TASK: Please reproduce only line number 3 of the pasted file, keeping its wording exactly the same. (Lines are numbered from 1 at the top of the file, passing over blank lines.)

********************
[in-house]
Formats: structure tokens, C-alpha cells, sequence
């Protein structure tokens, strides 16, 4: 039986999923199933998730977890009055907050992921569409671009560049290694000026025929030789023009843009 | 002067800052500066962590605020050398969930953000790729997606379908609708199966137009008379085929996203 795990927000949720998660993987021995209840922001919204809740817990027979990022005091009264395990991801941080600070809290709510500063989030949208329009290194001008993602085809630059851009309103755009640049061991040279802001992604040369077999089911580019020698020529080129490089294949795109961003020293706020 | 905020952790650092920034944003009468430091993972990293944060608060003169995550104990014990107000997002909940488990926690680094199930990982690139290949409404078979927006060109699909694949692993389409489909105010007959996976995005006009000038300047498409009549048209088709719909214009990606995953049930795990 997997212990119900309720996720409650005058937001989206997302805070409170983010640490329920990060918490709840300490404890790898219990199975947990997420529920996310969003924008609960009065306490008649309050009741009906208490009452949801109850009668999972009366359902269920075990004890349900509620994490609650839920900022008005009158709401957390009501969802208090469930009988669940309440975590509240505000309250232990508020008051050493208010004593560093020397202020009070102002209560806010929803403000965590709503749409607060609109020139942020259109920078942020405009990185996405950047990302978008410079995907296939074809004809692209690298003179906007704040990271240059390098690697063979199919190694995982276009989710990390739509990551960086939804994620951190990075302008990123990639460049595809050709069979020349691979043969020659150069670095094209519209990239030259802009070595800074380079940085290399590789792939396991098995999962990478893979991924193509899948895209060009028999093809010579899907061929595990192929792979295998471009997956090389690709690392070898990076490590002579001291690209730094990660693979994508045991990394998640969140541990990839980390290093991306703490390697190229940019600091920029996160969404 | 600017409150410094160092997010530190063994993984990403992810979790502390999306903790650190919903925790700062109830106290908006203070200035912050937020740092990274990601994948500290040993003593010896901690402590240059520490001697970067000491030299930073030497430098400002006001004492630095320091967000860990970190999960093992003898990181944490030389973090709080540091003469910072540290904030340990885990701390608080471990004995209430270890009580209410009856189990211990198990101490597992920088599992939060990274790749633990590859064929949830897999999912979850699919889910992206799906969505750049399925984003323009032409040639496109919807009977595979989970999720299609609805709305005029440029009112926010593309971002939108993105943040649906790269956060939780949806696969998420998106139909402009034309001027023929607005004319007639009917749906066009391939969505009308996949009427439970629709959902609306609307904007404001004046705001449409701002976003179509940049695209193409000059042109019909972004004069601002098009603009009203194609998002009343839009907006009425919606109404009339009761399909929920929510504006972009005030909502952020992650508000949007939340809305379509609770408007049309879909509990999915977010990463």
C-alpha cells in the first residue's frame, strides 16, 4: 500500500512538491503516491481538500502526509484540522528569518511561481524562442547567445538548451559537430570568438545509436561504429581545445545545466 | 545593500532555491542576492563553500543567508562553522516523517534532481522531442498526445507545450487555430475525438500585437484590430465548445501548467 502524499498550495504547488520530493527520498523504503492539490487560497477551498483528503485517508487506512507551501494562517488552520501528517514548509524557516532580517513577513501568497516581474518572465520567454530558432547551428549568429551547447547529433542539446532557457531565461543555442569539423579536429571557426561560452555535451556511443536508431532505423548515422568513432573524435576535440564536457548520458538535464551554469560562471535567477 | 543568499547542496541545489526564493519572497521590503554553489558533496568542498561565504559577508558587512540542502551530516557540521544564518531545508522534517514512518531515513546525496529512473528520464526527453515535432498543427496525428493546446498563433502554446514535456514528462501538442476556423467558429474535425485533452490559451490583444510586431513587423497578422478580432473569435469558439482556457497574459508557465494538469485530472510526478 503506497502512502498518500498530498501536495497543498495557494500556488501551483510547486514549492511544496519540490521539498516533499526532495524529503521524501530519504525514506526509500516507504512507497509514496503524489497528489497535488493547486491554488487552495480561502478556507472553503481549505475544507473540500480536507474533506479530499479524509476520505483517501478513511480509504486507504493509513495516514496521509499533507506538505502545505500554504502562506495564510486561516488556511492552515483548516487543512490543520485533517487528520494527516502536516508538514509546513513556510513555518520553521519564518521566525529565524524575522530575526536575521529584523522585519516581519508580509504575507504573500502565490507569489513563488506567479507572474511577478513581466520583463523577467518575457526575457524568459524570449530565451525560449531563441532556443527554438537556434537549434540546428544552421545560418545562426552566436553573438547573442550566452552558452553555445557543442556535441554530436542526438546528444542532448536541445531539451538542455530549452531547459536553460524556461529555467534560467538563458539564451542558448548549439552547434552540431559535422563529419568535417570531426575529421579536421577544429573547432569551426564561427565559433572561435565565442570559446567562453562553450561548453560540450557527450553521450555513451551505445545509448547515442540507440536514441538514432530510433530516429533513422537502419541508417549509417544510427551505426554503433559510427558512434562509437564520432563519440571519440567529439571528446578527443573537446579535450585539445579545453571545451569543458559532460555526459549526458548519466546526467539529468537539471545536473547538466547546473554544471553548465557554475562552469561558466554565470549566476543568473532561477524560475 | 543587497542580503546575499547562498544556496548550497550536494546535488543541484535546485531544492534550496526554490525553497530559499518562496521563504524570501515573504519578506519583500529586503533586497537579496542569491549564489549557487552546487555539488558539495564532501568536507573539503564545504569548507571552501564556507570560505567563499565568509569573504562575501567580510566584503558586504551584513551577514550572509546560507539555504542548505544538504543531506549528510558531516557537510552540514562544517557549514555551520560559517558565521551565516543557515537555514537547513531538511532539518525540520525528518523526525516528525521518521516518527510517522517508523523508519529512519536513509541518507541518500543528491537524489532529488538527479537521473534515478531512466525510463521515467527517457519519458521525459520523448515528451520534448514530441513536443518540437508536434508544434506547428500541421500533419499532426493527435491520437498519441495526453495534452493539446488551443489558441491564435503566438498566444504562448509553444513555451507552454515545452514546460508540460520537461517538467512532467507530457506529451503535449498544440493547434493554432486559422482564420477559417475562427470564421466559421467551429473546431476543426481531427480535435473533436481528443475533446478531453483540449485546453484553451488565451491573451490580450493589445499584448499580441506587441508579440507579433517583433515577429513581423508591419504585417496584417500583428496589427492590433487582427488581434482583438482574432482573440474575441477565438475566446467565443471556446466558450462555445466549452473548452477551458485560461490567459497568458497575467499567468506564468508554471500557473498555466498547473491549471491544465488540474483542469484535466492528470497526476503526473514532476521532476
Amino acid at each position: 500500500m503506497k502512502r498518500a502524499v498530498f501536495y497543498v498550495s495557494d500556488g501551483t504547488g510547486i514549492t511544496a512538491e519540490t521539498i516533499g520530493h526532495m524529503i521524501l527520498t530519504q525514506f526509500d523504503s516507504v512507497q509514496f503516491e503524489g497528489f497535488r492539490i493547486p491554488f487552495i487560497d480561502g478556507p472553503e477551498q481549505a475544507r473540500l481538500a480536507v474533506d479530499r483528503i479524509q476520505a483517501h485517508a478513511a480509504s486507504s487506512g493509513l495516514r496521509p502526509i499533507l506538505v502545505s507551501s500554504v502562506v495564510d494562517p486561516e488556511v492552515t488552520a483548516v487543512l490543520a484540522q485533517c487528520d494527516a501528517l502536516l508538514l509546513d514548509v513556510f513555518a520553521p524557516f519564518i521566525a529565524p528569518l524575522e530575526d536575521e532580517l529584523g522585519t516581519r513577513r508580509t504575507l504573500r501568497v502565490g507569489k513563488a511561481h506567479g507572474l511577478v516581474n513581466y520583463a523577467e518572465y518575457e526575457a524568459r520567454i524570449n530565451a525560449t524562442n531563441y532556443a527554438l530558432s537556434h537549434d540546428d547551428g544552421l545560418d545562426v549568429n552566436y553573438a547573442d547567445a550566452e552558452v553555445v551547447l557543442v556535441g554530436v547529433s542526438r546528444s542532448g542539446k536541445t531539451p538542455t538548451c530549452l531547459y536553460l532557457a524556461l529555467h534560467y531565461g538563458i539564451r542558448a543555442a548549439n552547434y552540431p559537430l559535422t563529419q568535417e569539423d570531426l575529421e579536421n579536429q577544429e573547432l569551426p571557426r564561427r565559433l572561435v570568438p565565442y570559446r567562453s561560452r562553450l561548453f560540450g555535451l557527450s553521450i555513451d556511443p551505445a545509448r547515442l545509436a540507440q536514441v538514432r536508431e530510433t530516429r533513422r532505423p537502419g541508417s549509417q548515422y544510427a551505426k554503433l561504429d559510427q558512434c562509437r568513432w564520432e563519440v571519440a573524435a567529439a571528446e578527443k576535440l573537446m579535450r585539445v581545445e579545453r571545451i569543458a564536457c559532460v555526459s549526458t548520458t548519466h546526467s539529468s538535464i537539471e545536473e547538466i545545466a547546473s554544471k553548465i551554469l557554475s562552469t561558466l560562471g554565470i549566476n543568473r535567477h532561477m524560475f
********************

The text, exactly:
């Protein structure tokens, strides 16, 4: 039986999923199933998730977890009055907050992921569409671009560049290694000026025929030789023009843009 | 002067800052500066962590605020050398969930953000790729997606379908609708199966137009008379085929996203 795990927000949720998660993987021995209840922001919204809740817990027979990022005091009264395990991801941080600070809290709510500063989030949208329009290194001008993602085809630059851009309103755009640049061991040279802001992604040369077999089911580019020698020529080129490089294949795109961003020293706020 | 905020952790650092920034944003009468430091993972990293944060608060003169995550104990014990107000997002909940488990926690680094199930990982690139290949409404078979927006060109699909694949692993389409489909105010007959996976995005006009000038300047498409009549048209088709719909214009990606995953049930795990 997997212990119900309720996720409650005058937001989206997302805070409170983010640490329920990060918490709840300490404890790898219990199975947990997420529920996310969003924008609960009065306490008649309050009741009906208490009452949801109850009668999972009366359902269920075990004890349900509620994490609650839920900022008005009158709401957390009501969802208090469930009988669940309440975590509240505000309250232990508020008051050493208010004593560093020397202020009070102002209560806010929803403000965590709503749409607060609109020139942020259109920078942020405009990185996405950047990302978008410079995907296939074809004809692209690298003179906007704040990271240059390098690697063979199919190694995982276009989710990390739509990551960086939804994620951190990075302008990123990639460049595809050709069979020349691979043969020659150069670095094209519209990239030259802009070595800074380079940085290399590789792939396991098995999962990478893979991924193509899948895209060009028999093809010579899907061929595990192929792979295998471009997956090389690709690392070898990076490590002579001291690209730094990660693979994508045991990394998640969140541990990839980390290093991306703490390697190229940019600091920029996160969404 | 600017409150410094160092997010530190063994993984990403992810979790502390999306903790650190919903925790700062109830106290908006203070200035912050937020740092990274990601994948500290040993003593010896901690402590240059520490001697970067000491030299930073030497430098400002006001004492630095320091967000860990970190999960093992003898990181944490030389973090709080540091003469910072540290904030340990885990701390608080471990004995209430270890009580209410009856189990211990198990101490597992920088599992939060990274790749633990590859064929949830897999999912979850699919889910992206799906969505750049399925984003323009032409040639496109919807009977595979989970999720299609609805709305005029440029009112926010593309971002939108993105943040649906790269956060939780949806696969998420998106139909402009034309001027023929607005004319007639009917749906066009391939969505009308996949009427439970629709959902609306609307904007404001004046705001449409701002976003179509940049695209193409000059042109019909972004004069601002098009603009009203194609998002009343839009907006009425919606109404009339009761399909929920929510504006972009005030909502952020992650508000949007939340809305379509609770408007049309879909509990999915977010990463």